Predators of predators is quite straightforward. An obvious example is praying mantids. They are instantly recognisable insects with their triangular heads and their characteristic way of standing with forelegs held together as if they were praying, hence ‘praying’ mantid. Their forelegs are armed with rows of spines (described taxonomically as ‘raptorial’). When prey is within reach, the forelegs shoot forward and the victim is impaled and held tight with the spines, and then lifted up and eaten alive. Mantids are generalist predators and will eat anything they can get a hold of – pest insects, beneficial insects, or benign insects. They don’t discriminate.

Predators of parasites is also pretty straightforward. Once again it could be a praying mantid as mentioned above, but the example of a predator feeding on a parasite shown here involves a robber fly. Sometimes called ‘assassin flies’, robber flies are members of the fly family Asilidae, and there are about 600 species found in Australia. Robber flies are predators of just about any flying insect they can catch including other flies, dragonflies, wasps, bees, and even adult beetles. The image printed here shows a robber fly feeding on a male ‘flower wasp’ of the family Tiphiidae – a parasite of scarab beetle grubs. The literature tells us that robber flies may catch parasitic wasps of several families, and some of those wasps are the natural enemies of some pest insects.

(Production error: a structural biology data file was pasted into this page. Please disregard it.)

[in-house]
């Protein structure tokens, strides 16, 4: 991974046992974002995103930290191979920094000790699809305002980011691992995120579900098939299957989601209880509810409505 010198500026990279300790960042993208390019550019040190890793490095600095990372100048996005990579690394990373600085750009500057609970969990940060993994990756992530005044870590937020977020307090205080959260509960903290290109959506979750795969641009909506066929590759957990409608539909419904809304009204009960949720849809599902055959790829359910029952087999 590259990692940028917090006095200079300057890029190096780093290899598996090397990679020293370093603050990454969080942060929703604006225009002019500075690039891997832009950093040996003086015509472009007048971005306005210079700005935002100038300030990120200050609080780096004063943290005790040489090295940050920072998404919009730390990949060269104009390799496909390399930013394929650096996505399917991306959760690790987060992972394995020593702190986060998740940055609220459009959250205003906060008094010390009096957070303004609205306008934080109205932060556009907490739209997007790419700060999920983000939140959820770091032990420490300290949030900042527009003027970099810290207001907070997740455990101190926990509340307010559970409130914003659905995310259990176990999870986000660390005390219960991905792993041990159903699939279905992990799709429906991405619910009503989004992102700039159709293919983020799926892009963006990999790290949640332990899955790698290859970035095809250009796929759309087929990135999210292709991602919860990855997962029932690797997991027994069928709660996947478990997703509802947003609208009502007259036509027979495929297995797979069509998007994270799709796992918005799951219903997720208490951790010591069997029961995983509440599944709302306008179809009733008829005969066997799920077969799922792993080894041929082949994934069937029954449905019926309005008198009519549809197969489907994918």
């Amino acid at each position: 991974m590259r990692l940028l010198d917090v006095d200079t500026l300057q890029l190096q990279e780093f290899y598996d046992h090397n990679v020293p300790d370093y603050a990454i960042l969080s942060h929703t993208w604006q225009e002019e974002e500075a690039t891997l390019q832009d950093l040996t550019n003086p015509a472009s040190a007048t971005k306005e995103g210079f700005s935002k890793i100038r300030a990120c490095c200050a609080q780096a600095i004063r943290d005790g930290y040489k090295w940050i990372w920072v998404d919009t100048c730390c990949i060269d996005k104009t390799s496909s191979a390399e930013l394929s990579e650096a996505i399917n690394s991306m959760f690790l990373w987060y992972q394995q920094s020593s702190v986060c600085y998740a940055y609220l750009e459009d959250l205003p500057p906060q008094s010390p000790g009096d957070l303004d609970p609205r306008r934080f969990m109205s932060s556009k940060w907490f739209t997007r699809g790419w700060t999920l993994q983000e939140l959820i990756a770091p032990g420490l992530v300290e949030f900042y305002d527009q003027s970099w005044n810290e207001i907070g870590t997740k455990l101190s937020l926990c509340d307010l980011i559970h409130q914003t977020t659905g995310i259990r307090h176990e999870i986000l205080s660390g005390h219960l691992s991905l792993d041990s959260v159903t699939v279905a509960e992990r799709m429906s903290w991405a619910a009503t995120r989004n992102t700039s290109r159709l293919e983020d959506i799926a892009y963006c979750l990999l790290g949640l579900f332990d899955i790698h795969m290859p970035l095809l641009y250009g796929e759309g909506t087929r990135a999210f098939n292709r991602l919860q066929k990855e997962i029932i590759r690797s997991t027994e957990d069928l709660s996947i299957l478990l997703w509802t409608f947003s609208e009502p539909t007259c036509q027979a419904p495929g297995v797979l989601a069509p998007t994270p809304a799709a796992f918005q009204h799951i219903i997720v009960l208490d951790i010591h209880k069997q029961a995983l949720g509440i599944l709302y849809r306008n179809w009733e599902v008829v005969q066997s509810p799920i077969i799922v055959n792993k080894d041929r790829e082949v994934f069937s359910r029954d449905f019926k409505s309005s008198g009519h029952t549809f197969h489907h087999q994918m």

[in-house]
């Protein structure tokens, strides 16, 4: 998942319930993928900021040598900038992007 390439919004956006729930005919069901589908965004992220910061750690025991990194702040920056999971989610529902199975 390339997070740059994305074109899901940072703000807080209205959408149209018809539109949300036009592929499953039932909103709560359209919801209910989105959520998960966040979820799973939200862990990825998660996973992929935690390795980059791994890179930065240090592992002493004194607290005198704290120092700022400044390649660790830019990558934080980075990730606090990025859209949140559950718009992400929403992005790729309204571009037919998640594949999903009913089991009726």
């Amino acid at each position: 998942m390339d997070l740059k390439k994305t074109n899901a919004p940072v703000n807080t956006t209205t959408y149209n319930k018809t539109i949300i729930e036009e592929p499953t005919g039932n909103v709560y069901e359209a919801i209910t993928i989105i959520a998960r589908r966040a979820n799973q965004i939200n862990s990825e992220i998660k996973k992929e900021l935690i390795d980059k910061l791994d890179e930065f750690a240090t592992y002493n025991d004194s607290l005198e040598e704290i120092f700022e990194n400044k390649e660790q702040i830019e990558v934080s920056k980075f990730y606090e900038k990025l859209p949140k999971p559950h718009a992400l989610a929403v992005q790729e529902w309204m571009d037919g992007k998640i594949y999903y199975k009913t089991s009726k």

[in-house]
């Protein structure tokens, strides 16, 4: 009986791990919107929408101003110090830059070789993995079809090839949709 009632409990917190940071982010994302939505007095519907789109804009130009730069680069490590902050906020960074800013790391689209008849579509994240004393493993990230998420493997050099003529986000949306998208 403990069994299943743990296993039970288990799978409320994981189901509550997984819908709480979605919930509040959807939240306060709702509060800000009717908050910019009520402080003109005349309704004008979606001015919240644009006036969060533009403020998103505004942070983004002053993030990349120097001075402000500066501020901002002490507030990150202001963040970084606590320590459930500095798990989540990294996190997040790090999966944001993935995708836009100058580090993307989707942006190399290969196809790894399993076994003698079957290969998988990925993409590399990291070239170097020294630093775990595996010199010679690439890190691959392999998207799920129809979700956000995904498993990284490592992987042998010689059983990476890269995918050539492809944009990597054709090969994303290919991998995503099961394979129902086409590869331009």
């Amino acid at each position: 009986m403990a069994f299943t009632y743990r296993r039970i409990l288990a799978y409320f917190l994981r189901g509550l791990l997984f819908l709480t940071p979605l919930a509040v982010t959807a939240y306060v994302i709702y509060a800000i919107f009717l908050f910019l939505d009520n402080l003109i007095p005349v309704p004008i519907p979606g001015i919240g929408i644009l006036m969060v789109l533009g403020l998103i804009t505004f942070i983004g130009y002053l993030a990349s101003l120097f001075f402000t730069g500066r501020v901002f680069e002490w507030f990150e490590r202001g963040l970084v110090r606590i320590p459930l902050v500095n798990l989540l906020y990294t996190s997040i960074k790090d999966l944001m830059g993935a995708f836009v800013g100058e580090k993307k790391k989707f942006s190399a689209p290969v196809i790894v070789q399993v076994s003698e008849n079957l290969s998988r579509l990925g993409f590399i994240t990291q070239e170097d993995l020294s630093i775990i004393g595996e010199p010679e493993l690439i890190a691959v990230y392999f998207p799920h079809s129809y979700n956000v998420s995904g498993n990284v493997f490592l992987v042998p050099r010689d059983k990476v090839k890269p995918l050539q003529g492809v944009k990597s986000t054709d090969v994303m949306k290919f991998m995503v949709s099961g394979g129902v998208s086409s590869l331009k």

A hyperparasite (Pachyneuron sp.) eyes an aphid mummy (Image by Denis Crawford)
A hyperparasite (Pachyneuron sp.) eyes an aphid mummy (Image by Denis Crawford)

I find parasites of parasites, known as hyperparasites, particularly fascinating. A parasite which breeds in the parasite of a host insect is always known as a hyperparasite of the host. Here is an example. The cabbage aphid (Brevicoryne brassicae) is an introduced sap-sucking pest of brassica crops. The wasp Diaeretiella rapae is known as the primary parasite of cabbage aphid. Other wasps which arrive to attack Diaeretiella rapae are known as hyperparasites of cabbage aphid.

Cabbage aphid primary parasite Diaeretiella rapae (Image by Denis Crawford)
Cabbage aphid primary parasite Diaeretiella rapae (Image by Denis Crawford)